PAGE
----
USS Essex Tries Out 3D Metal Printing Under Way

Crewmember ASCS John Lamson, left, takes in an overview of the 3D printer's capabilities aboard Essex (USN)

Published Jul 11, 2022 11:04 PM by The Maritime Executive

The biennial Rim of the Pacific exercise is always an opportunity to showcase new naval technology, and this year's edition is no exception. The amphib USS Essex is bringing a new capability to the show this year with the installation of a 3D metal printer - a novel capability to have aboard under way. 

Multiple military and civilian operators have tested out 3D plastic printing in shipboard service, but the physical properties of plastic can only go so far.  The trial aboard Essex is the first run for a Naval Postgraduate School (NPS) project on 3D metal printing on board, and the device they've selected can print aluminum parts up to about 10 inches square. 

The machine appears to be a variant of the Xerox ElemX liquid metal printer, potentially the same unit acquired by the Naval Postgraduate School last year. ElemX is unique in its use of solid aluminum wire - not flammable aluminum powder - as a feedstock material, reducing fire risk for an onboard installation. 

A Xerox ElemX printer at the Naval Postgraduate School, 2021 (USN)

While Essex has a capable machine shop and can already make small parts while under way, the team should be able to use ElemX to print up aluminum components like heat sinks, housings, fuel adapters, valve covers and other small items, saving time and money. During testing and evaluation at sea, a team aboard Essex - including some current crewmembers - will use it to make shipboard parts and send feedback to NPS. 

 “We have never been able to make something with the precision and intricacy that this new 3D printer will provide," Essex crewmember AT2 Jonah Waage said in a statement. 

The NPS study's ultimate objective is to "transform the way the military supplies forward-deployed forces" by shifting to 3D-printed parts instead of the conventional warehousing and distribution architecture (where applicable). If achieved, this would shorten lead times for frontline units and reduce supply chain complexity.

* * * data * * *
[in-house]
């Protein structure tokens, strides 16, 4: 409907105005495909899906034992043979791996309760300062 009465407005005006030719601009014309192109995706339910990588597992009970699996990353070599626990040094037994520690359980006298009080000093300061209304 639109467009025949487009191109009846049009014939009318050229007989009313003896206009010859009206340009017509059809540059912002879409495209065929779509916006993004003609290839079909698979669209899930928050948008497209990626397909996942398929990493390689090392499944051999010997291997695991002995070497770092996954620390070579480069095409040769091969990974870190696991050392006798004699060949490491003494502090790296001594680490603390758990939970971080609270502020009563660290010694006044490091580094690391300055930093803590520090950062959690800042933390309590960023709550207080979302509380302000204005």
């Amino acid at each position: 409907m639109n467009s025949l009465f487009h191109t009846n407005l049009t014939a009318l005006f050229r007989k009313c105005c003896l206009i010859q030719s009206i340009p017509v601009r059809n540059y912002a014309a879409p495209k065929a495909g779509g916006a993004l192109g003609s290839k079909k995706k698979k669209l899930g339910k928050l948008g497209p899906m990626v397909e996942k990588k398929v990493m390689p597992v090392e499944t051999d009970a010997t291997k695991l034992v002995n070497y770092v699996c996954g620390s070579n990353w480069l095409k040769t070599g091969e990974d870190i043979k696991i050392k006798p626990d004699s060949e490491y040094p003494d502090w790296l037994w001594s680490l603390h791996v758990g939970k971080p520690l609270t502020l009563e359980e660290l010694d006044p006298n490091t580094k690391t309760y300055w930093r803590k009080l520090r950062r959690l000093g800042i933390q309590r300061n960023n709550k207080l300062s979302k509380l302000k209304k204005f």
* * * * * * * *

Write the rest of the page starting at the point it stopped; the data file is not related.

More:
“The military supply chain is among the most complex in the world, and NPS understands first-hand the challenges manufacturers must address,” said Xerox Chief Technology Officer Naresh Shanker in a statement last year. “This collaboration will aid NPS in pushing adoption of 3D printing throughout the U.S. Navy, and will provide Xerox valuable information to help deliver supply chain flexibility and resiliency to future customers."

The evaluation of the 3D printer is part of a broader program the Navy is undertaking exploring additive manufacturing which is also exploring the capability of fabricating needed aircraft parts with a 3D printer.

The U.S. Navy has been testing 3D printing for the last few years in a variety of different applications. In 2018, they installed the first prototype 3D-printed metal part aboard the USS Harry S Truman for a one-year test and evaluation trial. By October 2020, U.S. Navy and Naval Sea Systems Command (NAVSEA) reported it had approved a total of 182 3D printable parts in its database and had more than 600 additional parts undergoing engineering review. Those tests were being conducted onshore at fabrication plants with the Navy now looking at the capabilities of extending small part manufacturing to the ships.

The commercial industry has also been exploring the use of 3D printing. Early in 2021, for example, 3D-printed mechanical parts were installed aboard the U.S.-flagged oil tanker Polar Endeavor in a test. After six months in operation, the parts were retrieved and inspected by the vessel’s crew, followed by a remote survey by ABS that confirmed their good condition. ABS approved the spare parts after successful onboard testing on the tanker creating the opportunity for wider applications of the technology.